Harriet Tubman students walk out after teacher placed on leave

Bryan Chu has been outspoken against ODOT’s I-5 expansion and the impacts it would have on Harriet Tubman Middle School.

PORTLAND, Ore. — On Wednesday, a group of Harriet Tubman Middle School students staged a walkout in support of social studies teacher, Bryan Chu. They said Portland Public Schools put Chu on leave effective Monday.

School staff members told KGW the district is investigating Chu for a number of reasons, including disruptions made during school board meetings and for coaching students into opposing the I-5 expansion near the school.

District officials would not confirm Chu’s leave or the reasons behind it, citing privacy rules. By email, a district spokesperson said, “We also take the conduct of our professionals very seriously, and we expect a certain level of decorum in classrooms and in public.”

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Eighth grader Sonja Seidman is in Chu’s social studies class and participated in the walkout. She said one thing Chu has taught students is how to stand up for what they believe in.

“He was like, ‘Well you know, if we ever have a walkout, there’s these signs in the cafeteria and you can just take them off the walls,’” said Seidman. “And so we did that.”

Seidman said Chu had also led class discussions on ODOT’s planned expansion of I-5 near the school, something he’s protested outside of work hours. The district is planning to move Harriet Tubman Middle School because of the expansion.

“He was like, ‘Do you think writing letters to the PPS board’ — he was like, ‘that would be great, do you guys want to do that?’” said Seidman. “And we were like, yes!”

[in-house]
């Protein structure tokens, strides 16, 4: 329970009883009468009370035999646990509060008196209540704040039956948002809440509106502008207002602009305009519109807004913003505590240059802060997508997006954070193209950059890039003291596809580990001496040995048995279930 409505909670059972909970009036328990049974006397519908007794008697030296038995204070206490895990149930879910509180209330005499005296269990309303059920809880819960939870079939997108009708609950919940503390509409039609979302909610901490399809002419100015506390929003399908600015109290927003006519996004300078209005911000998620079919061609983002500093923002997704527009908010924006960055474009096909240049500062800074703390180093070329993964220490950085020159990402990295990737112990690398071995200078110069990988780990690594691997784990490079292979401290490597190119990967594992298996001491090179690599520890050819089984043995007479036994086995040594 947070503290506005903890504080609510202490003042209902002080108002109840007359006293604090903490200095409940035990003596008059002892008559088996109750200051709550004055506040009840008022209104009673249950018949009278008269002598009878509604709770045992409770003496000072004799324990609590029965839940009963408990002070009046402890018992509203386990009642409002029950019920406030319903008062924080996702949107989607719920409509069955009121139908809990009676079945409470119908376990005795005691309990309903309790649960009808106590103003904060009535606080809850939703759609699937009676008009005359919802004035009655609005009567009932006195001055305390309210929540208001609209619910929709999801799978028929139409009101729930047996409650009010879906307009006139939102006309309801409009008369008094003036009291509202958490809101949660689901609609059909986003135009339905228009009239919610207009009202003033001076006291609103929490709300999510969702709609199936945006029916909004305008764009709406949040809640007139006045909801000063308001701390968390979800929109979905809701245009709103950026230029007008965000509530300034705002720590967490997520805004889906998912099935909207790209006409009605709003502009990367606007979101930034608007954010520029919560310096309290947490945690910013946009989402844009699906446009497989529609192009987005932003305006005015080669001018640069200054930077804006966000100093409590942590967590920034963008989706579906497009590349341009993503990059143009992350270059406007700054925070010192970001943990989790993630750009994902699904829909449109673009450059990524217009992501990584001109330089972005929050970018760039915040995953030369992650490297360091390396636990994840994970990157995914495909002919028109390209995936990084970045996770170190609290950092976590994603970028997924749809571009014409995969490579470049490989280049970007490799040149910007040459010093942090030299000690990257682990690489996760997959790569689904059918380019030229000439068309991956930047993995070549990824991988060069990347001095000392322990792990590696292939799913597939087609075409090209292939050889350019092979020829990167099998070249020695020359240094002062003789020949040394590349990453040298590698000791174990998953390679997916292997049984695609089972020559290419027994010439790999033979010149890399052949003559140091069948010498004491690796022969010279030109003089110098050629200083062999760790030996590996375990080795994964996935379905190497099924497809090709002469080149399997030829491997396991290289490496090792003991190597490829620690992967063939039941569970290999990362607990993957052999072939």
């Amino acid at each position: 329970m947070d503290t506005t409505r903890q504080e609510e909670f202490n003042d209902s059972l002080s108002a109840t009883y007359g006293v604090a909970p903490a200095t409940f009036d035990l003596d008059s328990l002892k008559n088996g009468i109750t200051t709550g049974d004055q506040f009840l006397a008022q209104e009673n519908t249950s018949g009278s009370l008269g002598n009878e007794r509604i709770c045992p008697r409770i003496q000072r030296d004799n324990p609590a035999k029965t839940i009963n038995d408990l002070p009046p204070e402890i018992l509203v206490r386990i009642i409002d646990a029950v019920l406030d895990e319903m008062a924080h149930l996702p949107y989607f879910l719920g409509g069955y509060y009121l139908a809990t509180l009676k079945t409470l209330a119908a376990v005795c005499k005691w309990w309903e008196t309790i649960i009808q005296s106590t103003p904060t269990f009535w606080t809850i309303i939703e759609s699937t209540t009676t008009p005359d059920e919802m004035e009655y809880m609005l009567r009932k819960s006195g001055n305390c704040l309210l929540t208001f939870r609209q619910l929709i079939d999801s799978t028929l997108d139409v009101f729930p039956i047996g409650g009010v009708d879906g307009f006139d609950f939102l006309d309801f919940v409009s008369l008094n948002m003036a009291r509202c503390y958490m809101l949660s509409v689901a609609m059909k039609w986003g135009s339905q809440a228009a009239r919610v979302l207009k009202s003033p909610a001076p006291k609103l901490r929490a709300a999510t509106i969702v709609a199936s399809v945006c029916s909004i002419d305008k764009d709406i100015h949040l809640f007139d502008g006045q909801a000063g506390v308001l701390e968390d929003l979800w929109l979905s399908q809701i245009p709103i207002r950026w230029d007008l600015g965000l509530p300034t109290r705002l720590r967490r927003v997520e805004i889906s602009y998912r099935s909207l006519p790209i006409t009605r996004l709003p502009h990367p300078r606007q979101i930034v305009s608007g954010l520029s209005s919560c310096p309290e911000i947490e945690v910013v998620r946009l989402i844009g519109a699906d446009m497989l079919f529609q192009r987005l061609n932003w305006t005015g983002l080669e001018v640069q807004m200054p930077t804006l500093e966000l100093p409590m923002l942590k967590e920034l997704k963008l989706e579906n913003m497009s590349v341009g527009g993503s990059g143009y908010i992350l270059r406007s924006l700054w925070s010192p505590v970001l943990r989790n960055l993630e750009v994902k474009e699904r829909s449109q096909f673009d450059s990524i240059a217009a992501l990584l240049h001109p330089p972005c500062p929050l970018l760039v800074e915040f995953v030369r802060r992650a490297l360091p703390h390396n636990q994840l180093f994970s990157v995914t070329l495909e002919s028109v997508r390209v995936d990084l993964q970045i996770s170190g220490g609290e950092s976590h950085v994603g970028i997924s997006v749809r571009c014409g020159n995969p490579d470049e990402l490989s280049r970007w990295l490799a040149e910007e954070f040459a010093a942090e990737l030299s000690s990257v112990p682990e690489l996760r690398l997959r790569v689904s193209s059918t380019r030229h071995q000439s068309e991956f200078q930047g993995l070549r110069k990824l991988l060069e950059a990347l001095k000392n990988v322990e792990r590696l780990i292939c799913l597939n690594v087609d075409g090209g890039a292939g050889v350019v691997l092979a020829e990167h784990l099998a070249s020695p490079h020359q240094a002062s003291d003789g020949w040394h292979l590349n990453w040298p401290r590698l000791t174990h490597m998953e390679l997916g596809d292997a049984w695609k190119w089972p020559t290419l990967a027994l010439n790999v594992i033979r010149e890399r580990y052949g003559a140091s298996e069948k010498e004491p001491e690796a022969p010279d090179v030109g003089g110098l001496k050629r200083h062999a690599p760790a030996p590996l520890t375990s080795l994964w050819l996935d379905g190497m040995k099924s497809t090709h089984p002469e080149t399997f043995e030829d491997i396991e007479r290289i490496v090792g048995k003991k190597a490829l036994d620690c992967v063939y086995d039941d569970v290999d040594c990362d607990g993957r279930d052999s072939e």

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Seidman said other than Chu providing them with board members’ email addresses, students who wrote the letters did so of their own free will. She has her own theory for why Chu is on leave.

“PPS feels threatened because Mr. Chu was helping us advocate for the school and the community and he was the only one doing that,” said Seidman.

Chu has a history of speaking out against the school district. In February, he was part of a group that interrupted a school board meeting. He accused the superintendent of lying about replacing teachers’ HEPA filters and also swore.

During a 2017 board meeting, Chu criticized the district over its framework for middle school curriculum saying, “PPS, aka mostly BS, this is the crazy-making that has become mostly synonymous with PPS.”

And in a 2018 guest opinion published in The Oregonian, Chu called the district “white supremacist” and “patriarchal,” among other things.

For now, Mr. Chu’s classes go on without him, led by a substitute teacher. While Chu’s future of him with the district is unclear, Seidman said she knows what she wants.

“We as students value Mr. Chu so much,” said Seidman. “We really need him in our school to thrive, fully.”

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